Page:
Miami's Most Charitable ZIP Code Is in Opa-locka, Stingiest Is in Downtown

Quick. Which neighborhood in Miami do you think gives the biggest percentage of its income to charity? The exclusive enclave of Fisher Island? The rich families of Coral Gables? The retirees in Miami Beach? Nope. Not even close.

Miami's most charitable ZIP code is 33056. That's a neighborhood in none other than Opa- locka. The average resident give 7.75 percent to charity each year there. You can view Miami's ten most charitable ZIP codes here.

It's stingiest? The downtown ZIP code of 33132, AKA Ground Zero for over-the-top luxury skyscrapers. You can view Miami's ten least charitable ZIP codes here.

The data comes from The Chronicle of Philanthropy's How America Gives report released earlier this week. The report used IRS data from 2012. Donations were based on itemized deductions on tax returns, and then judged as a percentage of adjusted gross income (i.e. total income minus "business expenses, unreimbursed medical expenses, retirement-plan contributions, and other deductions").

The Miami-Ft. Lauderdale-Palm Beach metro-area came in as the 19th most charitable metro area, ahead of comparatively wealthier New York City, Los Angeles, Washington, and San Francisco. About 3.0 percent of adjusted gross income was donated in South Florida. Though, the total varies among the counties: 2.72 percent in Broward County, 2.96 percent in Miami-Dade and 3.61 percent in Palm Beach. The average percentage across the country was also 3.0 percent.

But digging deeper into data from Miami tells a somewhat surprising tale. It's not the wealthiest zip codes that are giving away the biggest chunks of their incomes to charity. In fact, it's Miami's most African-American neighborhoods where giving is the most widespread.

Three of the four most generous ZIP codes in Miami are in Opa-locka, where 7.75 percent of the total adjusted gross income is donated to charity each year. In neighboring 33054, 7.33 percent is given.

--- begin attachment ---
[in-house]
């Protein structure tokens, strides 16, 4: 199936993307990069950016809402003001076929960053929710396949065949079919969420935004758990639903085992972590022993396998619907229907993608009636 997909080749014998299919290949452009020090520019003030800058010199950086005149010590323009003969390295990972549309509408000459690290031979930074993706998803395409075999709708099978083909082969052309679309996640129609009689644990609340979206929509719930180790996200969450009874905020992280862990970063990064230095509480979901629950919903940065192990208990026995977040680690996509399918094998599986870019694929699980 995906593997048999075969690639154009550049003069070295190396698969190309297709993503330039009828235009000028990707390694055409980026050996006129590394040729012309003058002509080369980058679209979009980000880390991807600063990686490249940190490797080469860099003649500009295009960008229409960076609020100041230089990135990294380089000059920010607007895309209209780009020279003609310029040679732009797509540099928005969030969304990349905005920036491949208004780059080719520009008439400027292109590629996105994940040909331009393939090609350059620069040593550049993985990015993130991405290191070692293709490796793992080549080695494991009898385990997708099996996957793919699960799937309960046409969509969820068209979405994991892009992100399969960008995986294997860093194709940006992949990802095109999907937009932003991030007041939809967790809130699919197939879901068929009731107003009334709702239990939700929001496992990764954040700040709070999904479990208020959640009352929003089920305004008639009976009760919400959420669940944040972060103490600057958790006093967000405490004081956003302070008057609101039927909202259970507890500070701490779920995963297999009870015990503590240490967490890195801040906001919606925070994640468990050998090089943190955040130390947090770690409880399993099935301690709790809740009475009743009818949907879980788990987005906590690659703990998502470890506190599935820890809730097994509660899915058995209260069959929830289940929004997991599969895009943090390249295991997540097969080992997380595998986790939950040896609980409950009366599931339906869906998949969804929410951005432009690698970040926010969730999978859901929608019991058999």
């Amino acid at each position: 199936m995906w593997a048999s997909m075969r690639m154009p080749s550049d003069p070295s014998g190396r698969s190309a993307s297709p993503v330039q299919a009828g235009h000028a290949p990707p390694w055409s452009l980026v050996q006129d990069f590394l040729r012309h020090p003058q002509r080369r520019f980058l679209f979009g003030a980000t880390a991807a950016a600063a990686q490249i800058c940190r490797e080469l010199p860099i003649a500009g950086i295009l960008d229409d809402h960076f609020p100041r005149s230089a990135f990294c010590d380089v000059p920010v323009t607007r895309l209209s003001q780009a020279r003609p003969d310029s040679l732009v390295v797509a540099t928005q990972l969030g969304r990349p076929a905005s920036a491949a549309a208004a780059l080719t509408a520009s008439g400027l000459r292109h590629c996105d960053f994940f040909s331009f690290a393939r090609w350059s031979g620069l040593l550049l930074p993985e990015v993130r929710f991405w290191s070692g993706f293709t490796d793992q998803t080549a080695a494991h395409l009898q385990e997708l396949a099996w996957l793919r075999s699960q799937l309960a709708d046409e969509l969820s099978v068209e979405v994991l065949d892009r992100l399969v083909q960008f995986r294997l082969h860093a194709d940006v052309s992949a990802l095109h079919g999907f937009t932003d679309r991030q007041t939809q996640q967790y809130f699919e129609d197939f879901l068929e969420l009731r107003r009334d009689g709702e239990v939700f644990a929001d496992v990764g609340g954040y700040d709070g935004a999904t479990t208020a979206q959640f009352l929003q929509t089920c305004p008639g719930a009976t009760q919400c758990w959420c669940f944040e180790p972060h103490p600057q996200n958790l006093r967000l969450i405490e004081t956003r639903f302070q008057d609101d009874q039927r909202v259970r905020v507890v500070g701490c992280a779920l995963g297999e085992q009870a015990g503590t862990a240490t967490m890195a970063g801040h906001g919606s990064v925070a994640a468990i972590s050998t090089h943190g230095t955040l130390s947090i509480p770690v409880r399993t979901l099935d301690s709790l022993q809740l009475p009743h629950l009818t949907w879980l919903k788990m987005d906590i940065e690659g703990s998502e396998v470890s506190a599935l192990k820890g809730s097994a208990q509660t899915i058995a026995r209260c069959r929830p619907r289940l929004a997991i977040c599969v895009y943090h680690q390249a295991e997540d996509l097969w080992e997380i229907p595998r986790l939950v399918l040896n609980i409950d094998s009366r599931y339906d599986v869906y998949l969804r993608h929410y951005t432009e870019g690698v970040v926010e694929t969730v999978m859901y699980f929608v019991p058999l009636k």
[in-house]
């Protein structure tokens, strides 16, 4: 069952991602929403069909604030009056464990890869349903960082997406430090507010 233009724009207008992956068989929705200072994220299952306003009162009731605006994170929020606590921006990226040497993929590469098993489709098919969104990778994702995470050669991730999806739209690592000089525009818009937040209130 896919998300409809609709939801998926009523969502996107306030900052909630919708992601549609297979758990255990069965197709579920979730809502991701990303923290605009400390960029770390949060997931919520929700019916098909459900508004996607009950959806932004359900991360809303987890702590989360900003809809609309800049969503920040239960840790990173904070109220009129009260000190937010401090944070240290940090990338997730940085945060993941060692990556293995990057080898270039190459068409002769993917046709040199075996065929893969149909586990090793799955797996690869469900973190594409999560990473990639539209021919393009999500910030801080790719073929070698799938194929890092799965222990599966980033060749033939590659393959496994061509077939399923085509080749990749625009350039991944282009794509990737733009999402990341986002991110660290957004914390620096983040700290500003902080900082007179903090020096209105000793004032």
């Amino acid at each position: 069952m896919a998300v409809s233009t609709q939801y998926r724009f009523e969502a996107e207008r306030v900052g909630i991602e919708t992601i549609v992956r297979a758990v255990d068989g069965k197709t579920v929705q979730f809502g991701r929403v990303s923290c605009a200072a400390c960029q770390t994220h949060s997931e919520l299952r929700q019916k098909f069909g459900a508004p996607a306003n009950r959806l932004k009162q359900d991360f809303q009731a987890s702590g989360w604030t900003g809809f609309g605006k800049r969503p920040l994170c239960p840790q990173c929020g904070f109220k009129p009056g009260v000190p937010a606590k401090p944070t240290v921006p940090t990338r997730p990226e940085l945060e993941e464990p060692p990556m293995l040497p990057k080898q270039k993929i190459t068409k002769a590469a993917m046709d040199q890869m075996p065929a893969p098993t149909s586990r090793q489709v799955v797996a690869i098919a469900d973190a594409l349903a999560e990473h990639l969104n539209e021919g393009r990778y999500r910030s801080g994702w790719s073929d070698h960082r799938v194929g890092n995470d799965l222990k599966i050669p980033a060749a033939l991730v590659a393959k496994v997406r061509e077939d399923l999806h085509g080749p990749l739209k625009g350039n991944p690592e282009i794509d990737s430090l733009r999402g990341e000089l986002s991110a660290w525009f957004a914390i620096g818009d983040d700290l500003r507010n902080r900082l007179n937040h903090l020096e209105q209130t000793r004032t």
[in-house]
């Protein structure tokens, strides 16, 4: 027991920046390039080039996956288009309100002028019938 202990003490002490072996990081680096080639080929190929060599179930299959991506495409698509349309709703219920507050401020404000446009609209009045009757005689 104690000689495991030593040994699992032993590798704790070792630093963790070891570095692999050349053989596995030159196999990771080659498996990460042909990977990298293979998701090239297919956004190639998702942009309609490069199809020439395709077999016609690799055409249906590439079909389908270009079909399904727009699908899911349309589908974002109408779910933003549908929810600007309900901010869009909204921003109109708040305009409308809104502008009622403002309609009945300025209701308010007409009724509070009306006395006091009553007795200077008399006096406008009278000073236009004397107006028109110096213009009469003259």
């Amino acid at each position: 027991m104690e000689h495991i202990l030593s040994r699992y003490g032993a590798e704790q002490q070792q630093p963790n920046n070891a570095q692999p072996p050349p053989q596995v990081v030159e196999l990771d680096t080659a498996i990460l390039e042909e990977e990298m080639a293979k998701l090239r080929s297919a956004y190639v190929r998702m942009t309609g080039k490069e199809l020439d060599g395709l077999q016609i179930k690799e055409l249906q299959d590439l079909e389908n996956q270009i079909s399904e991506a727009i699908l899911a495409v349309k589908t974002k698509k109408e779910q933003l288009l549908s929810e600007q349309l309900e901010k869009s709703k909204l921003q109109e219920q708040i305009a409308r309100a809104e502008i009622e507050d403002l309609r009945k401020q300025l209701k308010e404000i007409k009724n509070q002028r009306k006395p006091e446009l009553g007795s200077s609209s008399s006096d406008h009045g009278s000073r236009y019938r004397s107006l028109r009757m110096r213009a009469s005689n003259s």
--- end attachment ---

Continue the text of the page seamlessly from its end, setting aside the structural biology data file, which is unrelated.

The rest of the ZIP codes in the top 10 include areas of Liberty City, Brownsville, Miami Gardens, North Miami, and Allapatah.

Though the report does not detail what kind of charities residents are donating to, it's quite likely that a large chunk of that money is staying in those communities through donations to local churches.

The only exception is 33154, which came in third with 7.09 percent of income donated. That ZIP code includes much of Surfside, but also includes the island of Indian Creek, which is one of America's wealthiest neighborhoods. Though, considering that in 2006 the giving ration there was only 3.39 percent, and that the medium donation contribution was $4,248, it's highly likely that one or a small number of ultra wealthy resident of Indian Creek made a legacy donation that year that buoyed the overall giving ration for the entire ZIP code.

In 2011, Indian Creek residents Phillip and Patricia Frost had pledged $35 million to the Science Museum that will now bare their name, after all.

Dade's least charitable ZIP codes tell a different but equally fascinating story.

The "Uncle Scrooge" of Miami ZIP codes is 33132, the heart of downtown Miami. It's joined by 33131 to the immediate south and 33137 to the immediate north. All together that stretch represents an area that stretches from the Upper East Side to Brickell Key and includes Midtown Miami, Edgewater, Park West, Omni, Morningside, and the Design District. This is also ground zero for Miami's latest condo boom.

Resident in those zip codes gave just 1.48 percent in ZIP code 33132 and 1.54 in 33137. Keep in mind that that only includes American taxpayers who claim properties in those areas as their primary residences.

So despite the fact that resident of 33132 have a median adjusted gross income of $117,289, they only gave a median amount of $2,818 to charity in 2012. Bah humbug!

Residents of other condo-filled areas including Brickell and Miami Beach aren't exceedingly generous, but they avoided the top ten. In fact, most of the rest of the bottom ten come from the suburbs, including South Miami, Palmetto Bay, Doral, Miami Lakes, and portions of Kendall.

The local ZIP code data seems to jibe somewhat with reports that nationwide wealthy Americans are giving less to charities even as they continue to make more money while those making less than $100,000 a year have increased the percentage of income giving to charities in the past six years.

Click through for the list of Miami-Dade's top 10 most charitable ZIP codes.

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Kyle Munzenrieder

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